(In a curious twist of fate, at around the same time that hackers were exploiting a loophole in dForce yesterday, dForce’s founder, Mindao Yang, was sitting down for an interview with Decrypt. Some $25  million was lost in the caper. After the hack was discovered, Yang said, "it's still very tumultuous right now," and declined further comment on it. Here is the interview we did early yesterday.)

Mindao Yang is no stranger to those who are familiar with China’s DeFi scene. A highly regarded crypto OG, Yang has been involved in bitcoin since 2013, and subsequently participated in Ethereum’s 2014 ICO. He is also the founder of Blockpower and Hashingbot before starting dForce, a China home-grown open finance protocol,  in late 2018.

Last week, dForce gained international fame when a new round of strategic investment, led by Multicoin Capital, was announced. On April 19th, dForce, once again, caught the public’s attention when its lending protocol Lendf.me saw 99% of its assets vanishing as a result of an attack.

This week, da bing looks into dForce through the lens of its founder Yang.

The ideological difference between east and west

“There’s a big difference between how the east and west approach DeFi, in terms of protocol design, strategy, and go-to-market strategy,” Yang tells me. “This difference is ideological and is much wider than most people.”

Yang and I were chatting via WeChat Voice early Saturday. I was quarantined in my home in the Boston area, and he was stuck at his home in Beijing. Initially from South China, Yang studied western DeFi products for many years before starting dForce.

He told me that ultimately, he concluded that for DeFi to thrive in China, it had to meet Chinese users’ needs, without sacrificing the global permisionaless nature of a blockchain network. It’s what he calls “a global network of DeFi protocols with a Chinese Launchpad.”

Localizing DeFi for Chinese users required a deeper understanding of Chinese crypto markets. Yang believes that Chinese consumers want very different products than those provided by western DeFi protocols, albeit with  the same security standards. [Sadly, that didn’t happen yesterday.]

Liquidity  really matters

Unlike its western DeFi cousins who insist on having their own platform stablecoins (e.g. MakerDao’s DAI), dForce believes that Chinese users’ true love is USDT. So dForce allows the minting of USDx, its synthetic indexed stablecoin, through a variety of stablecoins including USDT.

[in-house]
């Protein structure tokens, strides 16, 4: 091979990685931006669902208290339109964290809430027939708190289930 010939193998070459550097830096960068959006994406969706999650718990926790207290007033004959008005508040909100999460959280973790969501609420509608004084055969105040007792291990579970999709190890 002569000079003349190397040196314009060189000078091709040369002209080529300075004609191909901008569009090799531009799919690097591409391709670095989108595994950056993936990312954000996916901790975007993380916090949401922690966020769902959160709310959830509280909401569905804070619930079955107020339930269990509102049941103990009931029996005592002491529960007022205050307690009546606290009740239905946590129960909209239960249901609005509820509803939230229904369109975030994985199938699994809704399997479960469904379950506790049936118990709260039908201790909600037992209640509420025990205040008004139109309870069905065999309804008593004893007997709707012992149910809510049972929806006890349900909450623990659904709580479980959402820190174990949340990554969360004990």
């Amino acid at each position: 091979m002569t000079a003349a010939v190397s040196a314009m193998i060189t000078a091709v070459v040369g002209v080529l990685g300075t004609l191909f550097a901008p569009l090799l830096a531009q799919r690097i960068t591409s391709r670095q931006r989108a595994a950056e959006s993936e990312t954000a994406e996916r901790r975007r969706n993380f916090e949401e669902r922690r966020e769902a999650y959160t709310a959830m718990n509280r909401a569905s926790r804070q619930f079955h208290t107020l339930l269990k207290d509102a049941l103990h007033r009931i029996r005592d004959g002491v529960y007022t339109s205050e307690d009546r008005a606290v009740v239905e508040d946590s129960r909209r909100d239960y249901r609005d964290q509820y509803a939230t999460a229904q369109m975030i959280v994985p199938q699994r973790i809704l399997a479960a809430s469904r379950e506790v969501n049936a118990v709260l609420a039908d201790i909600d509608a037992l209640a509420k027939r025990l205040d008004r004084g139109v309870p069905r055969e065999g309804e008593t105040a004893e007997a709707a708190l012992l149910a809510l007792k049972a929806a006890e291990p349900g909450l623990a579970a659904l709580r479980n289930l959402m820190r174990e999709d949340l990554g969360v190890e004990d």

DForce also doesn't shy away from working directly with assets from centralized organizations such as Huobi’s HBTC and Imtoken’s imBTC [which was the root cause of the attack Saturday]. DForce wants to amass Chinese crypto users’ familiar assets onto its platform so they can borrow, lend, earn and trade without leaving the platform.

Decentralization doesn’t matter early on

“Chinese users rarely care too much on decentralization,” Yang says. In fact, he’s rather adamant on avoiding decentralized too early on. He’s a big fan of a16z’s thesis on Progressive Decentralization which states that for any successful network product, achieving product/market fit should be prioritized before aiming for complete decentralization.

That thesis resonates with Yang because he believes that it’s unwise to trade speedy product iteration with cumbersome decentralized governance during the initial phase of product development.

“If I look at many western DeFi protocols, they are very obsessed with decentralized governance very early on. Every small decision requires multiple meetings and things are very slow. It all becomes a liability.” Yang said.

For Yang, dForce’s ultimate goal is never to be a decentralized network but one that is open and permissionless. To achieve that goal, he needs to budl fast like a traditional Internet company. As a result, a centralized team is a better organization structure early on.

Ironically, Yang also pointed out that despite many DeFi protocols claiming to be decentralized, the tokens that are being used on these protocols are all centrally managed with the exception of DAI, which still has a relatively small market share.